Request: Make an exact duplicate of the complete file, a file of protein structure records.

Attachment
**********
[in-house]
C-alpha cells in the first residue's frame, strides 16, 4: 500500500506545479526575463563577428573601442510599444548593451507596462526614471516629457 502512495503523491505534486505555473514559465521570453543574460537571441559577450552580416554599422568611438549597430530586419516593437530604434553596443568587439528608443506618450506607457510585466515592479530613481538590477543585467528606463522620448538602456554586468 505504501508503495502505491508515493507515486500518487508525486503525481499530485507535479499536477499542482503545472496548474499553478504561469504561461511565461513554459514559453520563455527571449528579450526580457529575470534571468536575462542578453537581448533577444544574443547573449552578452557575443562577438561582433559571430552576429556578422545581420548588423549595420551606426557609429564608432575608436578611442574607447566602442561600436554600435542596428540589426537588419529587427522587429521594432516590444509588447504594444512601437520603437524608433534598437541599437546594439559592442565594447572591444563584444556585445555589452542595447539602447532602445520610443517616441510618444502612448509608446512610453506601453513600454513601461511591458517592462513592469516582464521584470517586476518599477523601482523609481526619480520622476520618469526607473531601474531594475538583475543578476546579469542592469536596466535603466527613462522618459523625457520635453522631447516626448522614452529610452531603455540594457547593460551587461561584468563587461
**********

[in-house]
C-alpha cells in the first residue's frame, strides 16, 4: 500500500506545479526575463563577428573601442510599444548593451507596462526614471516629457 502512495503523491505534486505555473514559465521570453543574460537571441559577450552580416554599422568611438549597430530586419516593437530604434553596443568587439528608443506618450506607457510585466515592479530613481538590477543585467528606463522620448538602456554586468 505504501508503495502505491508515493507515486500518487508525486503525481499530485507535479499536477499542482503545472496548474499553478504561469504561461511565461513554459514559453520563455527571449528579450526580457529575470534571468536575462542578453537581448533577444544574443547573449552578452557575443562577438561582433559571430552576429556578422545581420548588423549595420551606426557609429564608432575608436578611442574607447566602442561600436554600435542596428540589426537588419529587427522587429521594432516590444509588447504594444512601437520603437524608433534598437541599437546594439559592442565594447572591444563584444556585445555589452542595447539602447532602445520610443517616441510618444502612448509608446512610453506601453513600454513601461511591458517592462513592469516582464521584470517586476518599477523601482523609481526619480520622476520618469526607473531601474531594475538583475543578476546579469542592469536596466535603466527613462522618459523625457520635453522631447516626448522614452529610452531603455540594457547593460551587461561584468563587461